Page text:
Inside the brick kiln in Huatan Township

Jinshuncheng Hoffmann Kiln 金順成八卦窯

Jīnshùnchéng Hoffmann Kiln 金順成八卦窯 is located on the eastern Changhua Plain 彰化平原 in Huātán 花壇, a rural township south of Changhua City 彰化市. During the Japanese colonial era this part of Taiwan specialized in brick and ceramic production due to plentiful supplies of high-quality clay, and the industry continued to expand after the arrival of the KMT. This particular kiln only dates back to the early 1960s and is the last of its kind in Changhua. For that reason the county government designated it a historic building in 2010 but very little has been done to clean the site and make it inviting to visitors.

The chimney at Huatan Hoffmann Kiln
The chimney at Huatan Hoffmann Kiln.
A brick kiln in Huatan
The far side of the brick kiln under dusky skies.

The Japanese introduced several kinds of brick and ceramic kilns to Taiwan at the beginning of colonial rule—have a look at the former Tángróng Brick Factory 唐榮磚窯廠 in Kaohsiung 高雄 for some great examples—but it doesn’t sound as if the more efficient1 Hoffmann kiln entered into common use until the KMT authoritarian era and the Taiwan economic miracle of the 1960s. Although “Hoffmann” is formally transliterated as Huòfūmàn 霍夫曼, Taiwanese typically use the colloquial term Bāguà Kiln 八卦窯, a reference to the ubiquitous octagonal symbol of Taoist cosmology. Initially I thought this name might have something to do with this kiln’s location at the base of the Bāguàshān Range 八卦山脈 but this is entirely coincidental.

Broken brick kiln by the roadside in Huatan
The abandoned and overgrown brick kiln on a hazy grey day.
Inside the brick kiln in Huatan Township
Inside the brick kiln in Huatan Township.
Stuck in the oven with me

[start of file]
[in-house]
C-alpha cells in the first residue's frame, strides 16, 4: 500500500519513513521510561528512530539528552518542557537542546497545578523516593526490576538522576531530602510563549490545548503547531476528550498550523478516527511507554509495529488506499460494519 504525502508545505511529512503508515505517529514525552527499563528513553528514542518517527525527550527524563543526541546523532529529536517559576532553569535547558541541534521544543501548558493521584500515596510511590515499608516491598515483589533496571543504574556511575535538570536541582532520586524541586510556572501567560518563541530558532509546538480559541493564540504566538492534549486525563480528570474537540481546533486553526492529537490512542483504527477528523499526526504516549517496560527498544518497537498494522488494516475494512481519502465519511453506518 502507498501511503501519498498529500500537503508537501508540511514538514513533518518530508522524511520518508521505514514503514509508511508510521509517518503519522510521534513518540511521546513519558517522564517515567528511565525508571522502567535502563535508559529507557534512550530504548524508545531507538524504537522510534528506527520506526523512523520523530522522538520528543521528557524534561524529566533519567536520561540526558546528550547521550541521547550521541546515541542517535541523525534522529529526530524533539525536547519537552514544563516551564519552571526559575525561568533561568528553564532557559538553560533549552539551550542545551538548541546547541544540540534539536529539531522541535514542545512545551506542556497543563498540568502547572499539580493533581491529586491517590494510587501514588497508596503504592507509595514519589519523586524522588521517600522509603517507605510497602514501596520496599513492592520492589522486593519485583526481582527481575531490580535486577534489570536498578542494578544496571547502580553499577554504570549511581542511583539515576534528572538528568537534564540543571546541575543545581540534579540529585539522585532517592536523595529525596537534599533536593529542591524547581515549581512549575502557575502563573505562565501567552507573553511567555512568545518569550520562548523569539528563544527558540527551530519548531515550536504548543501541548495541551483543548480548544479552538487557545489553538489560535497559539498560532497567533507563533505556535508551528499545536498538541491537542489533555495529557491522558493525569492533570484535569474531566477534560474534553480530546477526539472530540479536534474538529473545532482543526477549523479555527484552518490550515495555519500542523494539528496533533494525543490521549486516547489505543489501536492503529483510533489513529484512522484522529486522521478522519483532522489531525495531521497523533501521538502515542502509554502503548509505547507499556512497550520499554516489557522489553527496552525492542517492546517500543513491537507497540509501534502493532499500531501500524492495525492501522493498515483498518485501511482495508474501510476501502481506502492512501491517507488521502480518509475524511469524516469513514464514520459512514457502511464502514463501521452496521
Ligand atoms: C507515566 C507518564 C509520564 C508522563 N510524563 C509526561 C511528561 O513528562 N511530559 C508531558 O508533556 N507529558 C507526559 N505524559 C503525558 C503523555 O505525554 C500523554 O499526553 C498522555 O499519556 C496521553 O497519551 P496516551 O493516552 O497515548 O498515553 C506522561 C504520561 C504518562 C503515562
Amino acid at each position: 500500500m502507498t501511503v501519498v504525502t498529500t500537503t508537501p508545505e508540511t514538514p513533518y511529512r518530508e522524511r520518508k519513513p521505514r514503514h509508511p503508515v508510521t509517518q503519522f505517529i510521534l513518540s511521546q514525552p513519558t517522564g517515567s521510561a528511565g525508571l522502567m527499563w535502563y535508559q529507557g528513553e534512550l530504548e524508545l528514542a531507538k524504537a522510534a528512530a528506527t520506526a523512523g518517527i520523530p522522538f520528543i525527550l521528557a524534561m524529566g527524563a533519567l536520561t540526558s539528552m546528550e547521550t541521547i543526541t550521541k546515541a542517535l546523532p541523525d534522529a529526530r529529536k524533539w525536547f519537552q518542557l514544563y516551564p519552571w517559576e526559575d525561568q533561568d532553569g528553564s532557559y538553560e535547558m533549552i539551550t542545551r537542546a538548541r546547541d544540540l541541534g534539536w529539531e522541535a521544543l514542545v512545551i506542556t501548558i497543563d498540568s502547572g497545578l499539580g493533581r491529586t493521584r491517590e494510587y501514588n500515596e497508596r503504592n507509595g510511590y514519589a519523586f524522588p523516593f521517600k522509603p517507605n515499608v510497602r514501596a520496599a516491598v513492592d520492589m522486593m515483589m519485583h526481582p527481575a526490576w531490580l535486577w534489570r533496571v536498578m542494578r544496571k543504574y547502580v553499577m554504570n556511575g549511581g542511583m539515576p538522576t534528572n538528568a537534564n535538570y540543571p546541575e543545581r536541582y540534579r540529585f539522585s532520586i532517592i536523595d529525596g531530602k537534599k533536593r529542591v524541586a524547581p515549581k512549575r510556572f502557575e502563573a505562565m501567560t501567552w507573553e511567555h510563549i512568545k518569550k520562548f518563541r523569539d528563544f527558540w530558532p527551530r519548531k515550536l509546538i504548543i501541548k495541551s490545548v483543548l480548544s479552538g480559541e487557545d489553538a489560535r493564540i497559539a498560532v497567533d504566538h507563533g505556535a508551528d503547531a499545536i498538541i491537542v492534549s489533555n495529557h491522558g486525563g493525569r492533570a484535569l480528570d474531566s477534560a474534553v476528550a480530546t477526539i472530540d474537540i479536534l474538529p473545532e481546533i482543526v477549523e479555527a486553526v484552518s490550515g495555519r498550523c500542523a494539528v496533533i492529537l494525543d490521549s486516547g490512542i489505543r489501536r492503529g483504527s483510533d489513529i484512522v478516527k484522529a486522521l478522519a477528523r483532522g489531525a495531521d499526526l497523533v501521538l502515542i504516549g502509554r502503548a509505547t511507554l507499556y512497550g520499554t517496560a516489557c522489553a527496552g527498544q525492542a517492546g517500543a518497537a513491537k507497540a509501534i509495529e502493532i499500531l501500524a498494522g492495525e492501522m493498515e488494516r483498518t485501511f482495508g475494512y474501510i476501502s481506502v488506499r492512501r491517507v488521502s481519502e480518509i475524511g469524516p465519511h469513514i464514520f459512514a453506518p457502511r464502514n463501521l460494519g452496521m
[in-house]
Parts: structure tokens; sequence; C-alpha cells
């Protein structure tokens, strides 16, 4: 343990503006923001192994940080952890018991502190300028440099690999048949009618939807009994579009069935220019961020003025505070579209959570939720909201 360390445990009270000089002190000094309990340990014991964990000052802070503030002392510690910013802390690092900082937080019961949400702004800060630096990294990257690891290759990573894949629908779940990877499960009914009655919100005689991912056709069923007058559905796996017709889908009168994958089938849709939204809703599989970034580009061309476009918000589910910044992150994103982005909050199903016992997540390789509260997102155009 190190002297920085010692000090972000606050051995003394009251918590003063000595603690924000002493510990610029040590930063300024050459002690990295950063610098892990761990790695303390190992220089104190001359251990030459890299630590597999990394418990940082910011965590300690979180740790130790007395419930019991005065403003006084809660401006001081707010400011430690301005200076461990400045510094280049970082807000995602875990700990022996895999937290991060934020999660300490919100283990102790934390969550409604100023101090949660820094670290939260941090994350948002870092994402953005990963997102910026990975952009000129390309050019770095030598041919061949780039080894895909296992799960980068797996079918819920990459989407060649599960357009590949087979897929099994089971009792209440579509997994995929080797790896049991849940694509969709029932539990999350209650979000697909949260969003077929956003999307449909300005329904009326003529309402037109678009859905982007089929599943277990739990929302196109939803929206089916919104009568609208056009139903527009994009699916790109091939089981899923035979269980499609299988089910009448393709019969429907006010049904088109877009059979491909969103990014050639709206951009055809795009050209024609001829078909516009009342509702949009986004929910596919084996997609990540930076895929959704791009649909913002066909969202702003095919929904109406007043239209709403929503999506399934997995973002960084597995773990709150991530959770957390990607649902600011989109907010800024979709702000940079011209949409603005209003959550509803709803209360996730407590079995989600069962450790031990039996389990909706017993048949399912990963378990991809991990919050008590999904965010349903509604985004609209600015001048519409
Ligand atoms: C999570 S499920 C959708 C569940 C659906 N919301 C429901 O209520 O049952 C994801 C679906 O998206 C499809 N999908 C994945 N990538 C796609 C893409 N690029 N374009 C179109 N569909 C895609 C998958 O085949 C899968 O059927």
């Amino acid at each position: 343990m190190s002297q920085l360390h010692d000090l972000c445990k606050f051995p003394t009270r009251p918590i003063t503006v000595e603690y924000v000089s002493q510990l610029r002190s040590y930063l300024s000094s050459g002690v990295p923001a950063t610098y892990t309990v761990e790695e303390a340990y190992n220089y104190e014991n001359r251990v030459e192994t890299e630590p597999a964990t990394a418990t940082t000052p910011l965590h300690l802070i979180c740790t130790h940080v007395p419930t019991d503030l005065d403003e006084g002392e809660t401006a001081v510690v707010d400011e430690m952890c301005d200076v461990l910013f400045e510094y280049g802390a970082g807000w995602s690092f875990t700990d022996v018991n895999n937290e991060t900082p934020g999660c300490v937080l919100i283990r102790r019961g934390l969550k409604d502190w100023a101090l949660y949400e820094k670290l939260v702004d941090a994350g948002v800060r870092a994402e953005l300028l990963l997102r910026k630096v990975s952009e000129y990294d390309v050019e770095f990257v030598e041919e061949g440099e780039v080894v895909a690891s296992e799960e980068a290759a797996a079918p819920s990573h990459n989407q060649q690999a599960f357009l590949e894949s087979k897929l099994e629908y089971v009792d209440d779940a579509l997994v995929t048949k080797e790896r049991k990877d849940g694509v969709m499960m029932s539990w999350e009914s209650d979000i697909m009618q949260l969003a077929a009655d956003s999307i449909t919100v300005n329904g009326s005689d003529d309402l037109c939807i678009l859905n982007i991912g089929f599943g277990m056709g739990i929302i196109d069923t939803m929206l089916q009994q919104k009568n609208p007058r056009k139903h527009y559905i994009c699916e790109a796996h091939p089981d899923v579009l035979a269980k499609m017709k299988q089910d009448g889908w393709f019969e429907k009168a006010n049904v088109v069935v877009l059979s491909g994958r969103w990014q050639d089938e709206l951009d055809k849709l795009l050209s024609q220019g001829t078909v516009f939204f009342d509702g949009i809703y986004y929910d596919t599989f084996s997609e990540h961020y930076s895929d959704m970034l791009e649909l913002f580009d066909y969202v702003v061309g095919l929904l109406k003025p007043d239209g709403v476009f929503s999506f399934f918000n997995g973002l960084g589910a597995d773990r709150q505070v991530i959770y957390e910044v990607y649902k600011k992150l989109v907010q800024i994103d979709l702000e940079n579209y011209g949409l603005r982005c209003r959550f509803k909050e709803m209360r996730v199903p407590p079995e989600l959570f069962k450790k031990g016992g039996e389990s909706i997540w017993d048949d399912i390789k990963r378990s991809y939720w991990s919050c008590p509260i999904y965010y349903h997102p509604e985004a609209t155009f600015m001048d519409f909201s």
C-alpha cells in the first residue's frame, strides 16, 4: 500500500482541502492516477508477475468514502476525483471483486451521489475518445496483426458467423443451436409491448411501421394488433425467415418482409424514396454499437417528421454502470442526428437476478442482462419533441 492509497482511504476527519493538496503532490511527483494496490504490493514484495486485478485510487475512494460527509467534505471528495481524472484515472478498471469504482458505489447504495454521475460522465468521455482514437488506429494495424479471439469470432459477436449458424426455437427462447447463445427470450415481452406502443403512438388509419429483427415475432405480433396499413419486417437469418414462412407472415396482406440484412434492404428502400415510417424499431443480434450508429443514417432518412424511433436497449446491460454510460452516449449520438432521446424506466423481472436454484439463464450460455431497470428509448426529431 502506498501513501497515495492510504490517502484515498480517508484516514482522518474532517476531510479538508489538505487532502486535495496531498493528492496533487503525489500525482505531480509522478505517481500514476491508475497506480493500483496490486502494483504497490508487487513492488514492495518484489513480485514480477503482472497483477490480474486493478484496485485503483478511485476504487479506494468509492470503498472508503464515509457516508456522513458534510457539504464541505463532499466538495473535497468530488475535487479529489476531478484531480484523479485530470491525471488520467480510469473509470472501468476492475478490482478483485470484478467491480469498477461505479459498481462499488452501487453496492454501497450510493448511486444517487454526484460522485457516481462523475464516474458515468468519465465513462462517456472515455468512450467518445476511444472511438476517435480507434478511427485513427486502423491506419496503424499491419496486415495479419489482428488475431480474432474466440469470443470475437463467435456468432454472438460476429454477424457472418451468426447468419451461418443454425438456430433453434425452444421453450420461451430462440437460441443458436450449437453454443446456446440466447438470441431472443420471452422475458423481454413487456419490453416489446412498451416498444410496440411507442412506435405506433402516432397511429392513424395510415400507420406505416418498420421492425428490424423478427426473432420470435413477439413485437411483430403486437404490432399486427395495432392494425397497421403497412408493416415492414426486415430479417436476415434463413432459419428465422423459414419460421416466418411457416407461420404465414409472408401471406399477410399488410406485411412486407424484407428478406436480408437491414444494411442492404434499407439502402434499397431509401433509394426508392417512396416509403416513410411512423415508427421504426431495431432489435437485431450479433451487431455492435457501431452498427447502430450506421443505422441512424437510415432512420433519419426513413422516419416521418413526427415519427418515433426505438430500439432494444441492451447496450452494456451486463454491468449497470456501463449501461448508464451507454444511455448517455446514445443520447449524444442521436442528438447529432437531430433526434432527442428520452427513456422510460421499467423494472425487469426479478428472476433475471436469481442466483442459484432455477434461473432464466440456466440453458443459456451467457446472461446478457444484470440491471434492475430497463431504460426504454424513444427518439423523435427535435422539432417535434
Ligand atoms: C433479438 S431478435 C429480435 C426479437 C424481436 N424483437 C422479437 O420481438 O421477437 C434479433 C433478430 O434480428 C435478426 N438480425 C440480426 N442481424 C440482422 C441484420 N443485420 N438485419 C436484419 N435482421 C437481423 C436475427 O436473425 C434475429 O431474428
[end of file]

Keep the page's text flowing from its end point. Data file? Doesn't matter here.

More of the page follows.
Stuck in the oven with me).
Where bricks are born
Where bricks were born.
Propping up the brick kiln in Huatan Township
Propping up the brick kiln to prevent collapse.
The entrance to the Huatan Brick Kiln
The entrance to the Huatan Hoffmann Kiln is fashionably overgrown.

According to this blogger the kiln was decommissioned in 1989. A number of other brick kilns in the area have been restored—you can even dine in a kiln should you have the perverse desire to do so—but this one has been left to the elements despite its historic status2. There is no entrance fee or barrier to entry but a sign indicates that it is private property and structurally unsound so proceed with caution. Finding it is a simple matter of watching for the broken chimney while cruising down Highway 137.

Looking out the entrance to the Huatan Brick Kiln
Looking out from the entrance to the space at the roadside.
An old house outside the brick kiln in Huatan Township
An old house outside the brick kiln in Huatan Township. Presumably this was once the office or something. The other buildings on the property are all traditional courtyard homes.

Until 2020 almost nothing was said about this site in English—but this excellent article in the Taipei Times by Steven Crook put an end to that. For more coverage of this place in the Chinese language blogosphere check out posts here, here, here, and here.


  1. More information about the design and history of the Hoffmann kiln can be found here
  2. Official information about this historic site can be found here

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